PCP: Kiznaiver

Watching Wednesday #1 – Watch Without Waiting

Kiznaiver: Anime Taught Me that I’m an Asshole

The short of it: Kiznaiver is a short, beautiful ride that asks why and how relationships exist. It twists tropes and doesn’t cheap out on any of its characters. You’ll be hard-pressed to find a better, purely character-driven show that looks this good and works this well.

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We’re plagued by the phenomenon of ghosting– slowly losing contact with someone else and dodging any attempts at a connection. The reason I feel strongly about this strategy of evading others is because I do it, a lot. It’s this thought that avoiding a response is the equivalent of delaying a conversation, that it’s not an outright, “No.” that could offend someone. There are two main reasons for ghosting:

  1. I don’t want to respond.
  2. I can’t respond.

The former is easy– pants are off, the next episode’s already started, pizza’s in the oven, something I’d rather do is happening. The latter is less easy. Generally, it’s, “I can’t find the energy or motivation to face another person.” My apathy overcomes social expectations and the entire concept of politeness.

Katsuhira, the protagonist of Studio Trigger’s Kiznaiver, is the model of pure apathy– he can’t feel pain. He’s got one faint memory from his childhood where someone tells him he’ll get his pain back one day, but other than that, he’s unsure why he doesn’t feel anything. But he doesn’t care enough to really question it. His best friend tries her best to keep him active and alive, but there’s only so much you can do for a friend that’s constantly stepping away from you.

That’s it. That’s the anime protagonist; he’s not the chosen one or got some secret family power. He’s a kid who doesn’t have feelings. As the show goes on, it becomes clear that the struggle isn’t for Katsuhira, it’s for his friends and loved ones that have to deal with his apathy.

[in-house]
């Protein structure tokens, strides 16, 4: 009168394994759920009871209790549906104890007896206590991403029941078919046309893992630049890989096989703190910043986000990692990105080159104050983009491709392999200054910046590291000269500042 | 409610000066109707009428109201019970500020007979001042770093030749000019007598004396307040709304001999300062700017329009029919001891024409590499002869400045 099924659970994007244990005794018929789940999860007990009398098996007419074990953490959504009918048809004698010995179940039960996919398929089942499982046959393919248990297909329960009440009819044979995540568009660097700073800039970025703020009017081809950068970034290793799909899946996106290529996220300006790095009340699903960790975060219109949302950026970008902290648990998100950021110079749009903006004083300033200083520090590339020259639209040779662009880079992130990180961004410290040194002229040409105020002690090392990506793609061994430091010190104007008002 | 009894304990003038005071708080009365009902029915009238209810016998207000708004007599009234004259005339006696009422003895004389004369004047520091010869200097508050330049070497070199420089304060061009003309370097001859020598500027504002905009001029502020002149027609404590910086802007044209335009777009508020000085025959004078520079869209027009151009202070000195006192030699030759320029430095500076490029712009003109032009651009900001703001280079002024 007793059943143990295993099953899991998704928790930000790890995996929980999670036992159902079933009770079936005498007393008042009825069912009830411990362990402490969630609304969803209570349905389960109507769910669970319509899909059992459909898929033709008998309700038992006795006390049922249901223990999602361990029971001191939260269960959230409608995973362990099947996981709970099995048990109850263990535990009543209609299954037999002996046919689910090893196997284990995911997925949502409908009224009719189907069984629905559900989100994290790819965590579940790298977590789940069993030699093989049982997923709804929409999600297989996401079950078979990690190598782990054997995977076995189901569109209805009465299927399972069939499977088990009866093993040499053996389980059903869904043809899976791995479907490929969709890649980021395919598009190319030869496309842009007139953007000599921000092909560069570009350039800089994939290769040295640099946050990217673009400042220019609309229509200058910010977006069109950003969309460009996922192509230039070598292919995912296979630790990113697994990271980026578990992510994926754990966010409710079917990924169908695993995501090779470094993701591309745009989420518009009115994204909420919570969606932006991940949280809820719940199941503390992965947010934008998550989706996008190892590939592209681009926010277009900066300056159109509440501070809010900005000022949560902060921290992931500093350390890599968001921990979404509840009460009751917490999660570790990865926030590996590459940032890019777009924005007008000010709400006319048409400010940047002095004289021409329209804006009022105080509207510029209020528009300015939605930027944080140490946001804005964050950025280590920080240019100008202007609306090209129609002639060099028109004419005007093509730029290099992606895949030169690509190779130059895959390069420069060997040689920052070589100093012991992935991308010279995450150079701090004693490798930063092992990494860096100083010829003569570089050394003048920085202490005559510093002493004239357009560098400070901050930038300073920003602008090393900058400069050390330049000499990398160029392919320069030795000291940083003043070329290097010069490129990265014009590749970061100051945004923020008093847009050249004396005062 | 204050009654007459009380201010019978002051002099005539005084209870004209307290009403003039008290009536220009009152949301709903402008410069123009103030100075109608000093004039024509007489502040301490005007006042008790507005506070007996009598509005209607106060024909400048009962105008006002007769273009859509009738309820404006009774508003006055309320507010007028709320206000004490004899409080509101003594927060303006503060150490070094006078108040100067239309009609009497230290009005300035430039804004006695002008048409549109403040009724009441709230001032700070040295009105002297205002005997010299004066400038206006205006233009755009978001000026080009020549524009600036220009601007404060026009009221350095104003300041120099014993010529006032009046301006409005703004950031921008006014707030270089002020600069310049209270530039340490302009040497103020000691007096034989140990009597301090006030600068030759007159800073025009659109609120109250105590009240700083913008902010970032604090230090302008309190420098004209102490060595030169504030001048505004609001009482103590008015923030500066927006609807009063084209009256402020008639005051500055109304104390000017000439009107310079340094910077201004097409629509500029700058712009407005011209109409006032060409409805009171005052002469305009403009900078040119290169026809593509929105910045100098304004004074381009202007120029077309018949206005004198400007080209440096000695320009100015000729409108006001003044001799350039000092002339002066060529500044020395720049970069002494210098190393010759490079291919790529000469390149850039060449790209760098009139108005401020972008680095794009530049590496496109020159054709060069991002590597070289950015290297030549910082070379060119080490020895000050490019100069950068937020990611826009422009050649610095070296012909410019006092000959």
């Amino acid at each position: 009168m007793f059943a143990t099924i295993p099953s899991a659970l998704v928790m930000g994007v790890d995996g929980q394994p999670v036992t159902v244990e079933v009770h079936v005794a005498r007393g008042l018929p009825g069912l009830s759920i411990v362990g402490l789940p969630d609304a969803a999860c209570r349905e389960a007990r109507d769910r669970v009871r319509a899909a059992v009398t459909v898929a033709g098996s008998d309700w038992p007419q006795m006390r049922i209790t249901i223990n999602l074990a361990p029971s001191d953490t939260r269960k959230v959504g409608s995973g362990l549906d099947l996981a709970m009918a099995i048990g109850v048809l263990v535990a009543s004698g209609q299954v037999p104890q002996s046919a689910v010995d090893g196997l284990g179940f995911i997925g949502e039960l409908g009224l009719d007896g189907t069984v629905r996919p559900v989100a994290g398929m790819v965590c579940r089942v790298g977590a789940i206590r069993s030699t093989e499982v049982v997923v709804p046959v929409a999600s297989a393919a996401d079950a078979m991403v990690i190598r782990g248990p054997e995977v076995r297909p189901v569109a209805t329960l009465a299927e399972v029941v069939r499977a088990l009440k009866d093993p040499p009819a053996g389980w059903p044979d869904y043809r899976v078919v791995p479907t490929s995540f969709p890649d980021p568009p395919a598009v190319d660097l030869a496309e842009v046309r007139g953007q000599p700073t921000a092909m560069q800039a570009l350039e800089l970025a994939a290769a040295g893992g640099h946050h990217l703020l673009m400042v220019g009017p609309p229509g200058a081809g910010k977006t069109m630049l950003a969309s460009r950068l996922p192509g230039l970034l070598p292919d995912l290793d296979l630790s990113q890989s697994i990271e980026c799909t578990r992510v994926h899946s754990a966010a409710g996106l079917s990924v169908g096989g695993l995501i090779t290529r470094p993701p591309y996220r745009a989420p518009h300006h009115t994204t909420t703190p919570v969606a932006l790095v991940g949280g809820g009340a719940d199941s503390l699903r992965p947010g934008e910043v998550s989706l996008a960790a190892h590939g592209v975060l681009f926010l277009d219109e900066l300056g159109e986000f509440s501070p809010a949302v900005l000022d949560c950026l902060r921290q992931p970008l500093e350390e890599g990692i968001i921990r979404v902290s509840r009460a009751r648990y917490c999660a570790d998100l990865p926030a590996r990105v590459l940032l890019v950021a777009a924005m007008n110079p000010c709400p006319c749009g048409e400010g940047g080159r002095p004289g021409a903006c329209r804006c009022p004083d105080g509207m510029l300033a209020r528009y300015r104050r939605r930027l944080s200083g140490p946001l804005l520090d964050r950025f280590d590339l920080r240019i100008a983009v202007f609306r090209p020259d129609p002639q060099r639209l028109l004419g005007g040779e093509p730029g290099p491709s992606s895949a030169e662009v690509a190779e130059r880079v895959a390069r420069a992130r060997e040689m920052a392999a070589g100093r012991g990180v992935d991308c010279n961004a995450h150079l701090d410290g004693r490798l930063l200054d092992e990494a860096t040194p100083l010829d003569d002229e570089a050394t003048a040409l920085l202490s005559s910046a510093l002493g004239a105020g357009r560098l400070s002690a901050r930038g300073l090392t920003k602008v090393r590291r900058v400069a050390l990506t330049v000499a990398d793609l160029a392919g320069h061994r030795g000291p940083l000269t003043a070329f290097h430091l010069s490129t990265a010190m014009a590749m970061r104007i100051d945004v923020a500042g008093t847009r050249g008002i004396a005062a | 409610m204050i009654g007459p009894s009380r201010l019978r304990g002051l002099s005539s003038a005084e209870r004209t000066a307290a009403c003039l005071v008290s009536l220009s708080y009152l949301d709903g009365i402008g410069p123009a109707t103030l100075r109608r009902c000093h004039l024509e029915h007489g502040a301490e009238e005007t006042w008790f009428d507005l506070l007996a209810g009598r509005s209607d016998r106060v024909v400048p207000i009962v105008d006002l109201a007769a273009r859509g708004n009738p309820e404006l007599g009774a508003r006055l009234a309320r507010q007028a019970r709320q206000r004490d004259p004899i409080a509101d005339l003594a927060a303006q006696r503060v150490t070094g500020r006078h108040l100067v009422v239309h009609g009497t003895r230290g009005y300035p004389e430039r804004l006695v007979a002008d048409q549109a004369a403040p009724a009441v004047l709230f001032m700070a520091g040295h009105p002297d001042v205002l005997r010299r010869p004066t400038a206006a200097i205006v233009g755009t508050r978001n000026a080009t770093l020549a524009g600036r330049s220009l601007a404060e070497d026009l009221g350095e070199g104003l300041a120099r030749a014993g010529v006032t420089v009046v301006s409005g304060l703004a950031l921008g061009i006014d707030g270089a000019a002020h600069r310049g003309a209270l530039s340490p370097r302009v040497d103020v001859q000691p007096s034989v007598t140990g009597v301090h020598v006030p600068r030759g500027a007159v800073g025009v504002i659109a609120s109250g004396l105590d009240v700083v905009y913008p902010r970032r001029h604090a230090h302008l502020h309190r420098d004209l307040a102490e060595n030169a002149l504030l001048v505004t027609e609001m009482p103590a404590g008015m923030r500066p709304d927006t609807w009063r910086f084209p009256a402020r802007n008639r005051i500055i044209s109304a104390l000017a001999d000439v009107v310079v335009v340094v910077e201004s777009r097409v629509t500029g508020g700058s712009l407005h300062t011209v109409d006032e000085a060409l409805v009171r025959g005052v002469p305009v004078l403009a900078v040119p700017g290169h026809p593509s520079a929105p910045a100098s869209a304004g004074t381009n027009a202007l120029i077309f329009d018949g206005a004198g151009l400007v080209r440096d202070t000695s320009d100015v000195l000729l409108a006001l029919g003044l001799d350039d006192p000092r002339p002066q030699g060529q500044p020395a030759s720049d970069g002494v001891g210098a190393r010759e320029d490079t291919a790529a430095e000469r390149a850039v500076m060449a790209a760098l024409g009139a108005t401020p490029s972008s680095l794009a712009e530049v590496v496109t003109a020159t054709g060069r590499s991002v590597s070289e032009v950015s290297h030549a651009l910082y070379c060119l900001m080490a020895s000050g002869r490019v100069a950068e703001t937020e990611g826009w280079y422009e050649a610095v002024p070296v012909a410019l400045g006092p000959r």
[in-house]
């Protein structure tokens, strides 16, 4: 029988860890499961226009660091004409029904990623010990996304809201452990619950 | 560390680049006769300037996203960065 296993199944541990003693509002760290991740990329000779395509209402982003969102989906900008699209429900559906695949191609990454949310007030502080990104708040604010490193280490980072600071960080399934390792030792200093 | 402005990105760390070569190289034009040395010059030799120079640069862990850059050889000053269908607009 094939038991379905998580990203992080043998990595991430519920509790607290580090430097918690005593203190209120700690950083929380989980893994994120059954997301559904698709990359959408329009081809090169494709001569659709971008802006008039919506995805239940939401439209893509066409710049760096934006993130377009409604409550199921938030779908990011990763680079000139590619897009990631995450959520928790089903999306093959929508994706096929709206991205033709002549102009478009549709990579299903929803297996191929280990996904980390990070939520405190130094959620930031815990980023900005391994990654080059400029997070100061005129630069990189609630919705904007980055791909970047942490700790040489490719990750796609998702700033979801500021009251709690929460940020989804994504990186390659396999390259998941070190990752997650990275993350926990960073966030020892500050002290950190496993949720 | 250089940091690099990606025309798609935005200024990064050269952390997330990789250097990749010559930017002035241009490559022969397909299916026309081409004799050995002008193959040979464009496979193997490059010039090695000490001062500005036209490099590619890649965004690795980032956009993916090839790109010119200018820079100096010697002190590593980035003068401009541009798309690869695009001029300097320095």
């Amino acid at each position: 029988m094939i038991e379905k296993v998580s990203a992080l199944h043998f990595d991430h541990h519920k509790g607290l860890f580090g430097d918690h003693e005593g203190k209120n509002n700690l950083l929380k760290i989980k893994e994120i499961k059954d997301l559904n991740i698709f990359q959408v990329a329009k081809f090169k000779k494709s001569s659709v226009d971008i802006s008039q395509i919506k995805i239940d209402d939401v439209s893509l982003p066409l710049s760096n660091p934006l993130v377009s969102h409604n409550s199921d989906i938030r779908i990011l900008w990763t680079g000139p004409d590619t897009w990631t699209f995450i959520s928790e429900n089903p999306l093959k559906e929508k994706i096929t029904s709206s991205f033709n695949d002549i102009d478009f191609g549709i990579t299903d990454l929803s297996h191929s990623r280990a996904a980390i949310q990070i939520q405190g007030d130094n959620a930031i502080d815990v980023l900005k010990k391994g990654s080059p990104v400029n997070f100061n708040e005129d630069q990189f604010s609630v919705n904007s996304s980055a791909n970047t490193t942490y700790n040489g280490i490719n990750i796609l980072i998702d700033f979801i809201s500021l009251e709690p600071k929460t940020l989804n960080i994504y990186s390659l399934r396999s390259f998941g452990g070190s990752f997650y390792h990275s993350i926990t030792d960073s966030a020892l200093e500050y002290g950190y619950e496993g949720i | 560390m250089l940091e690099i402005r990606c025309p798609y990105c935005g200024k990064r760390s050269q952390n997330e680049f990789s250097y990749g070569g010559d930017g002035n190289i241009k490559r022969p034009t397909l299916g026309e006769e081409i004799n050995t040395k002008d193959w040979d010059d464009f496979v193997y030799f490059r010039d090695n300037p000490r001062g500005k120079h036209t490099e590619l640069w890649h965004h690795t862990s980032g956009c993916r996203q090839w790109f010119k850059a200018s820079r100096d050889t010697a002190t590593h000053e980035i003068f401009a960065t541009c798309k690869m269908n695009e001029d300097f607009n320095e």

Katsuhira and six of his classmates, each of which represent one of the modernization of the Seven Deadly Sins (that is, the Seven Deadly Tropes), are kidnapped and quietly forced into the Kiznaiver Experiment. In an attempt to bring about world peace by making humans feel the pain they inflict on others, the experiment makes all participants share their pain. The seven Kiznaivers are linked up and given three months to understand one another; in the meantime, anytime one of them feels pain, it’s evenly divided between the group. A jump off of a roof becomes survivable, but it does a good bit of damage to the other six members.

The initial premise is a little lame– world peace through sharing is a pretty fluffy concept that’ll earn more than a few eye rolls. Thankfully, it’s the most minor of the motivations on the show.  Within a few episodes, it breaks down to being wholly character-driven, giving each one of the Kiznaivers fully-realized lives and relationships.

Watching the show made me realize a lot of things about myself, my relationships, and how my actions impact those I care about– like Saturday morning cartoon level of teaching me a whole new degree of emotional maturity. Yeah, maybe I am a manchild who overindulges in his passions, but this beautifully animated Japanese show made me realize I’ve been a huge asshole to people that care about me.

Beyond all that, Kiznaiver just does so many things right in its brief 12 episode run:

  • A sexual deviant who doesn’t have a traumatic backstory to explain their deviance
  • The depiction of an adolescent’s struggle with sexuality and confusing feelings with fetishizing or demeaning
  • How tropes, and, by extension, stereotypes, succeed and fail as narrative and interpersonal devices

If all this rambling hasn’t it done for you, do me a favor and just watch the opening. It’s by far my favorite opening of a show in recent memory.

Watch it on: Crunchyroll


On The Topic of Emotional Openings

The opening theme song is “Lay Your Hands on Me by BOOM BOOM SATELLITES, a Japanese duo composed of Michiyuki Kawashima and Masayuki Nakano. Soon after the opening song for Kiznaiver was announced last year, Kawashima’s brain tumors grew worse and left him partially paralyzed. The song and four-song EP that contained it was his final works. He died in October 2016.


 

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